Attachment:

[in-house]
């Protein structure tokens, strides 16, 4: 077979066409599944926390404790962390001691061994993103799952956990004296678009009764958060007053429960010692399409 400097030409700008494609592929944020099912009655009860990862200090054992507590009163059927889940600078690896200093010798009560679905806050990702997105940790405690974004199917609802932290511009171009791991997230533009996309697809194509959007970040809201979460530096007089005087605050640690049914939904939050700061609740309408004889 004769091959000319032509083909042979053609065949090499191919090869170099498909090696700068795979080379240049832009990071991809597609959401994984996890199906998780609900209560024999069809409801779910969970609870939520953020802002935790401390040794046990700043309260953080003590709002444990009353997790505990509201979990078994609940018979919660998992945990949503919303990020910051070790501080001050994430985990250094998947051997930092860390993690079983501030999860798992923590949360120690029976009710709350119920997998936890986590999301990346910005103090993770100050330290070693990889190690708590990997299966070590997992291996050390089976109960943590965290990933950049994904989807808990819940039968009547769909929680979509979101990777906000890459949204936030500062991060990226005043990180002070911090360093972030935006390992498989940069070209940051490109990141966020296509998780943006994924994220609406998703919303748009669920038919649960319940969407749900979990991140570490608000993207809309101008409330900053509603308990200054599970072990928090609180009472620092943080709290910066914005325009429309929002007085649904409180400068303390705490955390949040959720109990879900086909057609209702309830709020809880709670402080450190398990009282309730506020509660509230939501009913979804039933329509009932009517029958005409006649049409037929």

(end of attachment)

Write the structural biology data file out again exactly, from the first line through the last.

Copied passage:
[in-house]
């Protein structure tokens, strides 16, 4: 077979066409599944926390404790962390001691061994993103799952956990004296678009009764958060007053429960010692399409 400097030409700008494609592929944020099912009655009860990862200090054992507590009163059927889940600078690896200093010798009560679905806050990702997105940790405690974004199917609802932290511009171009791991997230533009996309697809194509959007970040809201979460530096007089005087605050640690049914939904939050700061609740309408004889 004769091959000319032509083909042979053609065949090499191919090869170099498909090696700068795979080379240049832009990071991809597609959401994984996890199906998780609900209560024999069809409801779910969970609870939520953020802002935790401390040794046990700043309260953080003590709002444990009353997790505990509201979990078994609940018979919660998992945990949503919303990020910051070790501080001050994430985990250094998947051997930092860390993690079983501030999860798992923590949360120690029976009710709350119920997998936890986590999301990346910005103090993770100050330290070693990889190690708590990997299966070590997992291996050390089976109960943590965290990933950049994904989807808990819940039968009547769909929680979509979101990777906000890459949204936030500062991060990226005043990180002070911090360093972030935006390992498989940069070209940051490109990141966020296509998780943006994924994220609406998703919303748009669920038919649960319940969407749900979990991140570490608000993207809309101008409330900053509603308990200054599970072990928090609180009472620092943080709290910066914005325009429309929002007085649904409180400068303390705490955390949040959720109990879900086909057609209702309830709020809880709670402080450190398990009282309730506020509660509230939501009913979804039933329509009932009517029958005409006649049409037929």